by Jonathan Splittgerber
“True art is expressive and symbolic, and makes every form, every sound, every colour, every gesture, a signature of some unanalysable imaginative essence. False art is not expressive, but mimetic, not from experience but form observation and is the mother of all evil, persuading us to save our bodies alive at no matter what cost of rapine and fraud” (Yeats, E&I).
William Butler Yeats’s work can nearly be defined by ideas of the Self, the mask, artifice and eternity. These central ideas interplay as the mask transcends self and artifice transcends eternity. The mask must be explored in his work because, “any understanding of Yeats’ poetry depends upon a realization of his theory of the Mask, and…some sympathy with that theory” (Henn 36). Also, “The doctrine of the mask is so complex and so central in Yeats that we can hardly attend to it too closely” (Ellmann 175). Façades are built to hide some realities and reveal others, as they exist in both the ephemeral and eternal worlds; “The use of ‘veils’ to reveal the truth…is an idea Yeats…subscribes to” (Oppel 56).
“To start with its [the mask’s] simplest meaning, the mask is the social self. Browning had spoken of ‘two soul-sides, one to face the world with’, and one to show the beloved. But Yeats’s doctrine assumes that we face with a mask both the world and the beloved…In addition, the mask is defensive armour: we wear it, like the light lover, to keep from being hurt. So protected, we are only slightly involved no matter what happens. This theory seems to assume that we can be detached from experience like actors from a play. Finally, the mask is a weapon of attack; we put it on to keep up a noble conception of ourselves; it is a heroic ideal which we try to live up to.” (Ellman 175)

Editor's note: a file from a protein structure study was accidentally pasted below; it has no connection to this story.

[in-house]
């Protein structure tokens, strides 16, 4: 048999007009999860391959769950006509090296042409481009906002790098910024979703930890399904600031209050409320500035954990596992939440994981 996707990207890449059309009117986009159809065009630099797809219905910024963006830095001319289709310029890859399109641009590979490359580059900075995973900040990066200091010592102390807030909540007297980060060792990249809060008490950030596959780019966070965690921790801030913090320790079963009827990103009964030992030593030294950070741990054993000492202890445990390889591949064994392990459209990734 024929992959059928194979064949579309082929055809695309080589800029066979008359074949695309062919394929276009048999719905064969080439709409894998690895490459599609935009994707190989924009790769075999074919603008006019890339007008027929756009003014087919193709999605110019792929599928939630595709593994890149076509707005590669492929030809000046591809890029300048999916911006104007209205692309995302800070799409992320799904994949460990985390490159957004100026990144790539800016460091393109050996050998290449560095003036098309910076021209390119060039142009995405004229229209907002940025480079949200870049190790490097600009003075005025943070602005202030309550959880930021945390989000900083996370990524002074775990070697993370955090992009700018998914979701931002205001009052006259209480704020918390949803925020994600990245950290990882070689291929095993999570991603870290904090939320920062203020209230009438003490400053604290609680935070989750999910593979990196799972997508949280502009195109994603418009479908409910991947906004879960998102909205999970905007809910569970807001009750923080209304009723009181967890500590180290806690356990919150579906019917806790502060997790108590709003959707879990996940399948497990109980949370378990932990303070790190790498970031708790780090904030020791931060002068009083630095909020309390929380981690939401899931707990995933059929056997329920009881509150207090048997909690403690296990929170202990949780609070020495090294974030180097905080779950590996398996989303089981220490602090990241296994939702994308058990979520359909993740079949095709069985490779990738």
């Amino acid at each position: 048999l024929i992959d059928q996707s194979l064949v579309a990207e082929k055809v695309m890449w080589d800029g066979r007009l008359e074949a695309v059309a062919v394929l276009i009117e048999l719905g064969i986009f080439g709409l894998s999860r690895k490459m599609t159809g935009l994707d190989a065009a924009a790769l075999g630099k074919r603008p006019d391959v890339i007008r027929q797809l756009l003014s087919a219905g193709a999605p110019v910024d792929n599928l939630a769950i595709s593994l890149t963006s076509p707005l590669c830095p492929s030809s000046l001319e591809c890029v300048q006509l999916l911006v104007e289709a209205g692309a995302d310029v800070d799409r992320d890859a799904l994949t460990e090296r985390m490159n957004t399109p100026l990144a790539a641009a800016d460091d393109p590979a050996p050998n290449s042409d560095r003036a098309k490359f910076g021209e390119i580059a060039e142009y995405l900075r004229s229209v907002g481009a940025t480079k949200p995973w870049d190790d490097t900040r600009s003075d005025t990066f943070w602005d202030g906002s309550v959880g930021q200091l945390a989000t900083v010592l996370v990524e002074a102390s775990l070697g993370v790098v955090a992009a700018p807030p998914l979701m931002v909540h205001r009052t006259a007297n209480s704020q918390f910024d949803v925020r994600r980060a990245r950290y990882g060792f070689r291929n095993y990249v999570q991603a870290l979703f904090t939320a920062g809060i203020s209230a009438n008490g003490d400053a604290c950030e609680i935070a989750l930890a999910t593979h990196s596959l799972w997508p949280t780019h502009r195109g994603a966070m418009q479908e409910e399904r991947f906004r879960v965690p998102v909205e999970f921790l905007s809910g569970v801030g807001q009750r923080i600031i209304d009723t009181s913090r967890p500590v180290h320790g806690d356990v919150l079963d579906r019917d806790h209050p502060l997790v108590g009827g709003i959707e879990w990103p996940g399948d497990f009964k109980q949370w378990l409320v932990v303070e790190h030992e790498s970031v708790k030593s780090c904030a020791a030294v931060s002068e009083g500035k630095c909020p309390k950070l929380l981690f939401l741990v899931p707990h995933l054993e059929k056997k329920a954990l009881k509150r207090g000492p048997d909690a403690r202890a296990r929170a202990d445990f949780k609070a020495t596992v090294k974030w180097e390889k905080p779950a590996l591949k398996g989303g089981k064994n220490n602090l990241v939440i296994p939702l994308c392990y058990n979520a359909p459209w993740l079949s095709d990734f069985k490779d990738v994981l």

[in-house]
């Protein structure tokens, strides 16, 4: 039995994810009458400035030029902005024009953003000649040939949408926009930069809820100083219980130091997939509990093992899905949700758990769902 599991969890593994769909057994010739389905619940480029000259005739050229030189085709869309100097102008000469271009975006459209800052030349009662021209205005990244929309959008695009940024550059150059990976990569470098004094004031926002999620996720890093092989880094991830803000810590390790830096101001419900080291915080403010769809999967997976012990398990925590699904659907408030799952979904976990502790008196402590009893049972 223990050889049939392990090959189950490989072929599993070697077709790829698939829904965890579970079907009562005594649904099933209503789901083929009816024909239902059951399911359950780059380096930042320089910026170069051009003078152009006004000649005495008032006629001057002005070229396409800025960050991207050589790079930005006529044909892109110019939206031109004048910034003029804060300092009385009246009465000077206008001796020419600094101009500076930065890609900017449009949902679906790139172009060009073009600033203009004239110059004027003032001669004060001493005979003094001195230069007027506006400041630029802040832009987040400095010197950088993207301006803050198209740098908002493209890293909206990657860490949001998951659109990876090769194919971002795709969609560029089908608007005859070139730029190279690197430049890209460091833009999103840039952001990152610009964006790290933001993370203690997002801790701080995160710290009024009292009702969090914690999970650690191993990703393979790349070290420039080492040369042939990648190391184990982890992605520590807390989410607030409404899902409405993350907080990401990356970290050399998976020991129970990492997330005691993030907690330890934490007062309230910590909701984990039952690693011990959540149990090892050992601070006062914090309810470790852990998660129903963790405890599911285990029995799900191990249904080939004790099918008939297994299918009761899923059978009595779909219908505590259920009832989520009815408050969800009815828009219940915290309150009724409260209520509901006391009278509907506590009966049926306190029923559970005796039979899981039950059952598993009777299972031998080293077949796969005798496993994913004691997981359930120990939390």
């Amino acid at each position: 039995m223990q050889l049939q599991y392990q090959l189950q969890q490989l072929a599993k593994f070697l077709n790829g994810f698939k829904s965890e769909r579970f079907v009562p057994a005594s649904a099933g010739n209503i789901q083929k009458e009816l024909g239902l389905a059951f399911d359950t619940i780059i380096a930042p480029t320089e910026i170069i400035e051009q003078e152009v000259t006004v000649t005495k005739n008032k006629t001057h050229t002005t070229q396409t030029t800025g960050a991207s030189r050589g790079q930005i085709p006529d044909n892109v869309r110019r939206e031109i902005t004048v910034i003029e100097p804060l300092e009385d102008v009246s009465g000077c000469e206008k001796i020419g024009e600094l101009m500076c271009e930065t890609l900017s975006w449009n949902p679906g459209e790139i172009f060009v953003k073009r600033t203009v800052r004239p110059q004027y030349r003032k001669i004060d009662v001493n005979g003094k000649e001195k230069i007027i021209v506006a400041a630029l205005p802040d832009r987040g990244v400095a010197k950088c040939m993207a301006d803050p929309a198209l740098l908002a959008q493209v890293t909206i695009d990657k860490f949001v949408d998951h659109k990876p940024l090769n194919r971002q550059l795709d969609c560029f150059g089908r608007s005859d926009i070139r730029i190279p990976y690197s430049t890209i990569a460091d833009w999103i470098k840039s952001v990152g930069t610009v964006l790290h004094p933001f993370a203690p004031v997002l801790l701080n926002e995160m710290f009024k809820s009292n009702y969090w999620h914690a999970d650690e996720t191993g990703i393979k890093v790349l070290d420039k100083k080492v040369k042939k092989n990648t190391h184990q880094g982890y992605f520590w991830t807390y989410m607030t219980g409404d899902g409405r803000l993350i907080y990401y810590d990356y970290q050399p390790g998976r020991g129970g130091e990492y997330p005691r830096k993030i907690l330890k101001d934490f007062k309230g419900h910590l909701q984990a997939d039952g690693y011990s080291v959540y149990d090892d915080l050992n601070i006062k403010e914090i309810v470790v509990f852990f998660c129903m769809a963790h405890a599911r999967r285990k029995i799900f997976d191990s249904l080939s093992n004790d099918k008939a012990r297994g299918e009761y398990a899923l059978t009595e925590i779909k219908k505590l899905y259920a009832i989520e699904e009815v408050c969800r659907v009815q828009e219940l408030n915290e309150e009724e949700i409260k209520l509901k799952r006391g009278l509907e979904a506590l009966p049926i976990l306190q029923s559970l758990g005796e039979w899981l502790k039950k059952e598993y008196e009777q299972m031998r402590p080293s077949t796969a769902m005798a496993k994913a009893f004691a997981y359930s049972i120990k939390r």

Yeats has used all three of Richard Ellmann’s distinctions regarding the mask; however, Yeats’s later work deals with ideas of Self and Mask in increasingly complex ways. “The word that begins to occur constantly in [Yeats’s] writings during the first decade of the century is ‘mask’, a word which lent dignity and a kind of traditional sanction to his theories of the pose” (Ellmann 174). In The Trembling of the Veil, Yeats says, “…what I have called ‘the Mask’ is an emotional antithesis to all that comes out of their internal nature. We begin to live when we have conceived life as tragedy” (Finneran 297). Several years later, Yeats claims, “The Mask as it were wills itself as beauty, but because, as Plotinus says, things that are of one kind are unconscious, it is an ideal of supernatural incarnation” (Finneran 414). Does Yeats believe the mask is both a defense mechanism and a supernatural incarnation or have his ideas changed?
Yeats’s use of the mask cannot be discussed without investigating the daemon (or daimon); with his obsession for oppositions, it is clear why he studied and theorized about the daemon.
When a poet chooses not to write out of his real self or his personal experience but to assume a mask “whose lineaments permit the expression of all the man most lacks, and it may be dreads, and of that only”, then he enters into momentary union with the daimon. The poet is thus capable of working on a different plane, a multidimensional level where the golden rule of art- striking a boundary line between this figure and the next- cannot distinguish between man and daimon, locked in opposition yet knitted together within the mask. (Haswell 20)